E-commerce Link: Sign Me Up!
In the second situation, you visit a Web site, see an invitation to join an e-mail program and sign up. There’s a clear value proposition and a link to a sample e-mail, so you understand the benefits and know what types of communication you will receive. Wouldn’t you be much more likely to open and read these e-mails?
Extend permission to the welcome and confirmation process.
It’s a best practice to send a confirmation e-mail that welcomes new sign-ups. This is a great way to start the relationship. It also gives you the opportunity to make sure you have deliverable e-mail addresses. Be sure to include an opt-out link in your welcome e-mail so if, for any reason, recipients prefer not to receive additional messages, they have an opportunity to exercise that choice.
Studies show that welcome or confirmation messages have the highest open rates of any e-mails a marketer will send. This is the perfect time to restate benefits, encourage recipients to add you to their address books and even include an introductory offer to immediately engage them.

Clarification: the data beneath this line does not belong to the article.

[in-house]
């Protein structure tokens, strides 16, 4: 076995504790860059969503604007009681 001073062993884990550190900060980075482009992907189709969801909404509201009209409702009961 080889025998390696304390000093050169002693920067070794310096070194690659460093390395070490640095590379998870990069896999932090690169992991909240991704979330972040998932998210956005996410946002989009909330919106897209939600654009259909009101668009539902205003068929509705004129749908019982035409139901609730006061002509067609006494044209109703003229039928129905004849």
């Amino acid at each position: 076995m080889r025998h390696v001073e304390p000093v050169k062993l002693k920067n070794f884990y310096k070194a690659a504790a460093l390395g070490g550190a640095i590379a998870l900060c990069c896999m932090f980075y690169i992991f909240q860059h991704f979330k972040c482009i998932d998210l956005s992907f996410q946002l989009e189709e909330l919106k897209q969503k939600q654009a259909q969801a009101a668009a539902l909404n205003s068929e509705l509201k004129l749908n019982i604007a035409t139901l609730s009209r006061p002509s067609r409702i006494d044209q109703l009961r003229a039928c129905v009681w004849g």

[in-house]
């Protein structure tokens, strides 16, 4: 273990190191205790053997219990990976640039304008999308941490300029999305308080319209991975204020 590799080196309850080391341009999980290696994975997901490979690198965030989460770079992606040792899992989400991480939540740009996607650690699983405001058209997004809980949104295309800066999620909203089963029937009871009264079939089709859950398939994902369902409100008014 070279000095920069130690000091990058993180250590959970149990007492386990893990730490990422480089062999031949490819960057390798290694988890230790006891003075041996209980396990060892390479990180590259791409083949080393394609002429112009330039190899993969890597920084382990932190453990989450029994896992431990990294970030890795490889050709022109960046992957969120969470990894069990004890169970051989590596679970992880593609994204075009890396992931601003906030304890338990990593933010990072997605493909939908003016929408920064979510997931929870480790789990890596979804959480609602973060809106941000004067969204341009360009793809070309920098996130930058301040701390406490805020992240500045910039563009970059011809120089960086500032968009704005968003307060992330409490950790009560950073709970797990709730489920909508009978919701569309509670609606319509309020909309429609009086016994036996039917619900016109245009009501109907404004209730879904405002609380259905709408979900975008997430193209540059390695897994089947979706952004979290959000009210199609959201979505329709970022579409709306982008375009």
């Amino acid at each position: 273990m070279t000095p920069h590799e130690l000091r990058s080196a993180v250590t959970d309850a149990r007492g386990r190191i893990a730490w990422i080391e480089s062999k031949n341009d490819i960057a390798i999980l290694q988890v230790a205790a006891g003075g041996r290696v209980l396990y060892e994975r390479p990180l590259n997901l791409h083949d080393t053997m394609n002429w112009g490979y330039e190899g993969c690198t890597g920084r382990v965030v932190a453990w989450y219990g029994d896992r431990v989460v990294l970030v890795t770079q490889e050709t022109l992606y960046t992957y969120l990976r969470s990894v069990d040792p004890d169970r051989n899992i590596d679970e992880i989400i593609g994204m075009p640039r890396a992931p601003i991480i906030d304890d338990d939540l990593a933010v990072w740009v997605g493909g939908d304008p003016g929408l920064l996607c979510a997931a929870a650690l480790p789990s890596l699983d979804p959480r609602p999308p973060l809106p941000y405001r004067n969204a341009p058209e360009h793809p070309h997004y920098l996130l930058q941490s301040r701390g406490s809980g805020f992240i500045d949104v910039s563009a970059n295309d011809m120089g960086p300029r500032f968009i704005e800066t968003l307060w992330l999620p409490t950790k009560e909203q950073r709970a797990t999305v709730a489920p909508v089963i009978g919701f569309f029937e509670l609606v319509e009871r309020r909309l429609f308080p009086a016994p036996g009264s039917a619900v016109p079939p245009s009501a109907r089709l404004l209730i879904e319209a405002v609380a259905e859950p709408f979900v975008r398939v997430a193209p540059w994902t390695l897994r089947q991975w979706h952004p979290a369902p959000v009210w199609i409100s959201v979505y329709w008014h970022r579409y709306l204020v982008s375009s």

As you analyze the performance of your campaigns, examine results by date of sign up. A recent study shows a significant decline in open and clickthrough rates over the first three months of a recipient’s tenure; after the first 90 days, results are stable. This statistic might set up the argument for a welcome series rather than a single welcome e-mail. The series could contain your best offers, most-read articles or interactive elements that encourage participation. Anything you can do to counteract performance declines during this critical early period will result in a more productive list member.
Allow subscribers to update their information and change their preferences.
An e-mail preference center is a must-have adjunct to any successful e-mail program. Recipients should be able to link to their own preference page from an e-mail to update contact information, sign up for additional e-mail programs (if available), change format preferences or even change the frequency of how often they receive e-mails.